Rolling reference year would have avoided ‘old’ young farmer issue – Macra President

The adoption of a ‘rolling reference year’ in the latest round of CAP reform would have removed the possibility of farmers falling into the old young farmer category, according to Macra na Feirme President Kieran O’Dowd.

Addressing a meeting of farmers who fail to meet the criteria required to enter key new young farmer schemes, O’Dowd said that Macra has always been fighting for young farmers and that they get due representation.

He said up to now the CAP has been very poor for young farmers.

However, he said the young farmers that far entering the industry now are going to be well dealt with and looked after.

On the night, O’Dowd bemoaned the fact that both installation aid and the farm retirement schemes were suspended by the Department. A move which he labelled as ‘disgraceful’.

Both schemes, he said, were the greatest way to get young farmers into the industry.

“The older farmers was getting the opportunity to retire with dignity and have there long term income secured. The young farmer coming in was getting a €15,000 grant which he/she could use,” he said.

According to O’Dowd, in 2010 with both schemes gone Macra came up with a suggestion which he said would have dealt with a lot of the questions in relation to the ‘old young farmer issue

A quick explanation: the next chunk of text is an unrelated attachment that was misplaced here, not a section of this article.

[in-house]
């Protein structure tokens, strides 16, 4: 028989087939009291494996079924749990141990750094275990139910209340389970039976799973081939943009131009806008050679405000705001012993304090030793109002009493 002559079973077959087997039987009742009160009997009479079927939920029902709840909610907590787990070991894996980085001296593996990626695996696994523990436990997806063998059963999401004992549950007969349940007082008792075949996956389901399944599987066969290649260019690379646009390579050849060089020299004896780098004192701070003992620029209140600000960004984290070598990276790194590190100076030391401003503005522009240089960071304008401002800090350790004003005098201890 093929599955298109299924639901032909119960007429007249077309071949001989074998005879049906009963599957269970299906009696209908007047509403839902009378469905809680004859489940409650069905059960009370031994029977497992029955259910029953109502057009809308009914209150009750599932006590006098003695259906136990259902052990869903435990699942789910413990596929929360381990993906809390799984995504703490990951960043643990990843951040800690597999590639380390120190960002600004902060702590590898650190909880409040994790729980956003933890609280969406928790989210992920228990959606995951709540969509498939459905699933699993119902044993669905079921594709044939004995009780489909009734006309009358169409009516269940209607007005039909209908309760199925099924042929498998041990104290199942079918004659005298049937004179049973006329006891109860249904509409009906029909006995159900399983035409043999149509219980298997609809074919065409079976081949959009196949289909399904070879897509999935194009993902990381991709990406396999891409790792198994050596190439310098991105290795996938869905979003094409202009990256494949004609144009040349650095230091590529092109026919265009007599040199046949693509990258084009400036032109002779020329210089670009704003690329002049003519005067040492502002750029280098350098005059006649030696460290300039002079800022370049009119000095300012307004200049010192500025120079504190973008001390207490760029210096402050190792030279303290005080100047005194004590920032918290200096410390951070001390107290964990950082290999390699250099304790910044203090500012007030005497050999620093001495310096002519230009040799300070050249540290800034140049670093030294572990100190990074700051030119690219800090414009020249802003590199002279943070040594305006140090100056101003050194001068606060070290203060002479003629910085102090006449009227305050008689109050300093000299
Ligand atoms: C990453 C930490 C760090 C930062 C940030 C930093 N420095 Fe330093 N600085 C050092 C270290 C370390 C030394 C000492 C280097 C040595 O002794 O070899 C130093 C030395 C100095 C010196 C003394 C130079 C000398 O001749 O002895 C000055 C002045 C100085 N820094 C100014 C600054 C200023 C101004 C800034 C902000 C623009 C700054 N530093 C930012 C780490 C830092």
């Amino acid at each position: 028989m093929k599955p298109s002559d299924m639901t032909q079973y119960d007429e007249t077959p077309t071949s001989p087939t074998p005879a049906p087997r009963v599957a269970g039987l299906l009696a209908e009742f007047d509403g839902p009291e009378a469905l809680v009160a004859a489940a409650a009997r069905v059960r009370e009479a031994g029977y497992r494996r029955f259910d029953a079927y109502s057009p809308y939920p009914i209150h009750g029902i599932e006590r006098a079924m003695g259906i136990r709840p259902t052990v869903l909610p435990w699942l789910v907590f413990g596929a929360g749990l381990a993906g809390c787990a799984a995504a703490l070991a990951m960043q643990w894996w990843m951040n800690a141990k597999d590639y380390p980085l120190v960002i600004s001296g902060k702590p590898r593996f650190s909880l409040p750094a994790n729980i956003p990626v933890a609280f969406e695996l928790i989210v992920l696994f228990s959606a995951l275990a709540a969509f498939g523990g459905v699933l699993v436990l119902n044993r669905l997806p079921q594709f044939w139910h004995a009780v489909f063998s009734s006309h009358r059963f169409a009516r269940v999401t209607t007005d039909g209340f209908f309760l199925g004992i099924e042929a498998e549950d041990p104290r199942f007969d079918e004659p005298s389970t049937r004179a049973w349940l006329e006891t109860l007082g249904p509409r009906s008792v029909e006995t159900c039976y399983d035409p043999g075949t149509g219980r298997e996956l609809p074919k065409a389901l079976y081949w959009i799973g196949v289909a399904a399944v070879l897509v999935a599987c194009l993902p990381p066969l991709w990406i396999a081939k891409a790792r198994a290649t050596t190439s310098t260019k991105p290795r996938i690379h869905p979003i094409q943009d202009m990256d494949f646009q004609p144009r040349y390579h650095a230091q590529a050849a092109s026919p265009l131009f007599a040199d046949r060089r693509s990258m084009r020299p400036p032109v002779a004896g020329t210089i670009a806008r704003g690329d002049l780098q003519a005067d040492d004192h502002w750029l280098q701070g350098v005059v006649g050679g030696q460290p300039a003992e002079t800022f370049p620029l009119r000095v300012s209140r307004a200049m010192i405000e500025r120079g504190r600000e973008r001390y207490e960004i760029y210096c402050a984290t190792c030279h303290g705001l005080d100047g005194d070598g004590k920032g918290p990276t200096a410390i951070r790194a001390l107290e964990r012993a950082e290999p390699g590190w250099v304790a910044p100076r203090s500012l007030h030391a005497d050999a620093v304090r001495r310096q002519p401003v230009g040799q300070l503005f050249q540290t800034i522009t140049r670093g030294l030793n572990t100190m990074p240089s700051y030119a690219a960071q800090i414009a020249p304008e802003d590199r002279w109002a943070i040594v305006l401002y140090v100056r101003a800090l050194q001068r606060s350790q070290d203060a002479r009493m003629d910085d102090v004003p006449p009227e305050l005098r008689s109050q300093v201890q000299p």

The policy in question was a rolling reference year.

He said following the suggestion Macra wes derided by other farm organisations who are still standing over the historic model that they felt was the best way to go forward.

“This is how anomalies of one farmer getting an SFP of €6,000 and his neighbour down the road getting €97,000 with the same production levels developed.

“That would not happen if you had a rolling reference year,” he said.

According to O’Dowd, with the rolling reference year a young farmer that started off with a low payment and a low amount of animals in 2002, as he grew his farm and developed his enterprise he was going to be rewarded for that.

“But of course at the time other farm organisations attacked us and the Government didn’t want to hear tell of it,” he said.